Voters always vote for parties promising – particularly economic – progress, and especially parties that have delivered progress in the past. Over the past few decades, in the US and Europe that has, indeed, been achieved under the leadership of the old traditional parties. They have increasingly extrapolated that success to the future, too, adopting laws – especially in the area of social support and pension provisions – that can only be financed in the future if economic growth remains high and tax revenues therefore continue increasing.
Politicians have never told voters that high growth was largely based on debt accumulation and that, naturally, it could not continue forever. However, the credit crisis made it more than clear that the limits have been reached, if not exceeded, in that respect. Therefore, the promises politicians made, and the expectations they raised are suddenly not being fulfilled. After a number of decades where it seemed that the sky was the limit, suddenly austerity measures are required, and consumers’ uncertainty regarding the financial future is steadily growing.
Voters in the West are therefore greatly disappointed in the traditional parties. The political void that has been created is rapidly filling with populists. By populists, we mean parties that do not first analyze all the facts and problems, and then draw conclusions as to the best policy to follow but, instead, turn things around. In southernEurope, for example, many politicians claim there is no point in the government implementing further austerity measures, and that they are simply pushing the economy ever further into the abyss. They then add that wages must not be cut, as that suppresses the demand side of the economy. Working longer hours for the same salary is also out of the question, because that creates too much unemployment. In their view, it is far better to tax high incomes more heavily, to allow the government to reduce its budget deficits. The idea of the government having a smaller role in the total economy is entirely out of the question as it would cost jobs (this is an easy message for winning voters if half or more of jobs depend in one way or another on government expenditures).
In principle, these are all sound judgments, which therefore appeal to a lot of disappointed voters. However, the effects only aggravate the underlying problem, which is not being addressed.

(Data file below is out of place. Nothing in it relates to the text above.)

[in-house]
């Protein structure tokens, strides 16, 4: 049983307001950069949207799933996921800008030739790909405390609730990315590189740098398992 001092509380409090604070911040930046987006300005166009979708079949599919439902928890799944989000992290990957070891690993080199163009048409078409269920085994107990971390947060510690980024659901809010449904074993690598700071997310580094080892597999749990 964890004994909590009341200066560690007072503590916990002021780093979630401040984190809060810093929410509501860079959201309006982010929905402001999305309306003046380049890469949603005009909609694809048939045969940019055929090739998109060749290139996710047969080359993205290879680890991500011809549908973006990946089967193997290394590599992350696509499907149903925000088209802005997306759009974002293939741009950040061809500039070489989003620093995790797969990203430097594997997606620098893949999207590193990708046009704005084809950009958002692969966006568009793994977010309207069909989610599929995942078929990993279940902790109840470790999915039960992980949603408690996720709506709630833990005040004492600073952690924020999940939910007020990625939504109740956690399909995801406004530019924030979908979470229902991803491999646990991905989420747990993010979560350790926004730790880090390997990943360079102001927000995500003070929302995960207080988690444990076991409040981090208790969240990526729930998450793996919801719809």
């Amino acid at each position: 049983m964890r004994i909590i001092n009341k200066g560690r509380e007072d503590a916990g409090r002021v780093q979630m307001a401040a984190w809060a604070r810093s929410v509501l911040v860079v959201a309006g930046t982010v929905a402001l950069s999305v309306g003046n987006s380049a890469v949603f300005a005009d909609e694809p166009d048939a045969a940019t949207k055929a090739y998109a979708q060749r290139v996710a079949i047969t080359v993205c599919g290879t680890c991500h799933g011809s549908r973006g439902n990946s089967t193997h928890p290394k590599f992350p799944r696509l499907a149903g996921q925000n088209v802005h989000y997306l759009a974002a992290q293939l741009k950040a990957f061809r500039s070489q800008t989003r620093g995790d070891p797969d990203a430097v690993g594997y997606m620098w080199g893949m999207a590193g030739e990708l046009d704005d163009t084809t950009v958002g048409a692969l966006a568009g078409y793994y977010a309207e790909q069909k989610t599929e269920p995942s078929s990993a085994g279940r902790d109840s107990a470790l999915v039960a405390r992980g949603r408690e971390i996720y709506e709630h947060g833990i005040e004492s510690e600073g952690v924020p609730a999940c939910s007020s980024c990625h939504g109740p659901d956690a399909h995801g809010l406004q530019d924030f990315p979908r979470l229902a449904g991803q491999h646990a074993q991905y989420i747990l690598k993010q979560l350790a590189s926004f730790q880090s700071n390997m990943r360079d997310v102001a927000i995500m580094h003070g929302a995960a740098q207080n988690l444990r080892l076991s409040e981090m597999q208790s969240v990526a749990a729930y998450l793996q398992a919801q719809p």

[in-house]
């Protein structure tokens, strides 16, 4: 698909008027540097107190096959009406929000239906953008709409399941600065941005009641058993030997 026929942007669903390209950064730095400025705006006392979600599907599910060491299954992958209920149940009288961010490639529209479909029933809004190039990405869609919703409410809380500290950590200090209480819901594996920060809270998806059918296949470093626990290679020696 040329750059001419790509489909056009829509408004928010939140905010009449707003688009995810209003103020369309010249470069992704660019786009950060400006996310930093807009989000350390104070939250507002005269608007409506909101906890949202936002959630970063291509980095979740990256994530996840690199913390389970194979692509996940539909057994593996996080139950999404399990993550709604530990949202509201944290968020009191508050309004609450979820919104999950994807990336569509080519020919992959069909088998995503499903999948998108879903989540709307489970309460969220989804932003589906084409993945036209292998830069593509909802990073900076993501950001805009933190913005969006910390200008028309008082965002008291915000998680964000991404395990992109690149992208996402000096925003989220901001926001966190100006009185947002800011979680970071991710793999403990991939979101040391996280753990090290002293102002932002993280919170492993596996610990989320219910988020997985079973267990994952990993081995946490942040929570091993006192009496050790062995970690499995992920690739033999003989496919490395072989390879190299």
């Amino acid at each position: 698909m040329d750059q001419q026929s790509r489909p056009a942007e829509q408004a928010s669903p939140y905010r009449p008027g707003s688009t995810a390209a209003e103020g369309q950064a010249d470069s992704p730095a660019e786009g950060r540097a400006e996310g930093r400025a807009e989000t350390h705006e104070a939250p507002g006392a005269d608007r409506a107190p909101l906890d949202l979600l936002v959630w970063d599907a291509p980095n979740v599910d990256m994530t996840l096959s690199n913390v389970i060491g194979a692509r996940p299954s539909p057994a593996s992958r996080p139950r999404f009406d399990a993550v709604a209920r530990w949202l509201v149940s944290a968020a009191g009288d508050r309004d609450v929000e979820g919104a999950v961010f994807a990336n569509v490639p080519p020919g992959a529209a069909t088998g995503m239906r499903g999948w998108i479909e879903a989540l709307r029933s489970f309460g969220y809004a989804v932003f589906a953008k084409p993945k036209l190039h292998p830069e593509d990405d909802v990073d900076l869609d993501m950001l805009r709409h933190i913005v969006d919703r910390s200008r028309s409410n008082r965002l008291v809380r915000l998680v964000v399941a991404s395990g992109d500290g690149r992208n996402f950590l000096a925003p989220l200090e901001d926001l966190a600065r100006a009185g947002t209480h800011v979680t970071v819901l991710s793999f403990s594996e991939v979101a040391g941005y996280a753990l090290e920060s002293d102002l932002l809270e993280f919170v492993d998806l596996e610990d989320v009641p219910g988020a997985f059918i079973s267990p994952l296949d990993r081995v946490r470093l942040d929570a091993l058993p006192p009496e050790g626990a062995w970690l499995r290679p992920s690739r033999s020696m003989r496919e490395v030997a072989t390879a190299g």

The old established parties should give a clear answer to this, but they do not dare. What they should be saying is that they have promised voters too much in the past and allowed debts to mount too high, and that we therefore now have to take a bitter pill to restore the economy to health. That is not exactly the message most voters are waiting for, which gives all the more elbow room for the populists.
Populist movement in the strong EMU countries are gaining ground rapidly as well. What they want is aid to the weak countries to be halted, as it is only costing taxpayers in the strong countries money. After all, the weak countries will almost certainly not be able to repay their debts in the future. However, what they are not mentioning is that, if no further assistance or loans are extended, the weak countries will immediately become insolvent, and will not be able to repay their debts, either. The EMU will then fall apart as well, and will no longer be able to operate as a single block in the future. But it is in everyone’s interest that Europe stays together. This is necessary as Europe faces two gigantic problems in the future:
- The Western population will age considerably and, in many cases, shrink. This means higher government expenditures – especially on healthcare and social support – and lower tax revenues. The latter means there will be a smaller working population to repay existing debts.
- The emerging countries –China,India, other Far Eastern countries, and Brazil, in particular – are fast gaining competitive power. If that was not already enough of a challenge, those countries are consuming ever more commodities, which are available in only limited quantities. They are even vastly increasing their armies to ensure that supply.
The individual EMU countries can only seriously tackle these problems if the EMU continues to form a block. Otherwise, within a number of decades, the EMU countries operating individually will be steamrollered by the major blocks – not only politically, and militarily (which is important when it comes to transporting commodities), but also economically.
What this means for EUR/USD and long term interest rates will be thoroughly explained in our regular ECR research reports. For a free trial, click here.